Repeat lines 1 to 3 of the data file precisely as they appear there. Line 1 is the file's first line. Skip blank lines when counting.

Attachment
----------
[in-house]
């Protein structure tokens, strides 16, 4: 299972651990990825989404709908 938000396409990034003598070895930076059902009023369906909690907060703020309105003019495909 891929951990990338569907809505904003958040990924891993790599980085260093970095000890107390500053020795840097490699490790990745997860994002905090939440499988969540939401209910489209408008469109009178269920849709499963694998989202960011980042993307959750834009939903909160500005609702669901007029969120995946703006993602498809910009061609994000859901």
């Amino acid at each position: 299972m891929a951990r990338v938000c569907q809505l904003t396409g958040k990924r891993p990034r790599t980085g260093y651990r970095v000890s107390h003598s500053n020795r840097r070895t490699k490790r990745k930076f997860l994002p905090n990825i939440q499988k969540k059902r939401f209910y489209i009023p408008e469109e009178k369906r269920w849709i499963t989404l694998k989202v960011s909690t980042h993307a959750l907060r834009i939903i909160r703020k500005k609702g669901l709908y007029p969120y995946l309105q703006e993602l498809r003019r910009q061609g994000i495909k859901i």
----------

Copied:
[in-house]
């Protein structure tokens, strides 16, 4: 299972651990990825989404709908 938000396409990034003598070895930076059902009023369906909690907060703020309105003019495909 891929951990990338569907809505904003958040990924891993790599980085260093970095000890107390500053020795840097490699490790990745997860994002905090939440499988969540939401209910489209408008469109009178269920849709499963694998989202960011980042993307959750834009939903909160500005609702669901007029969120995946703006993602498809910009061609994000859901």
């Amino acid at each position: 299972m891929a951990r990338v938000c569907q809505l904003t396409g958040k990924r891993p990034r790599t980085g260093y651990r970095v000890s107390h003598s500053n020795r840097r070895t490699k490790r990745k930076f997860l994002p905090n990825i939440q499988k969540k059902r939401f209910y489209i009023p408008e469109e009178k369906r269920w849709i499963t989404l694998k989202v960011s909690t980042h993307a959750l907060r834009i939903i909160r703020k500005k609702g669901l709908y007029p969120y995946l309105q703006e993602l498809r003019r910009q061609g994000i495909k859901i």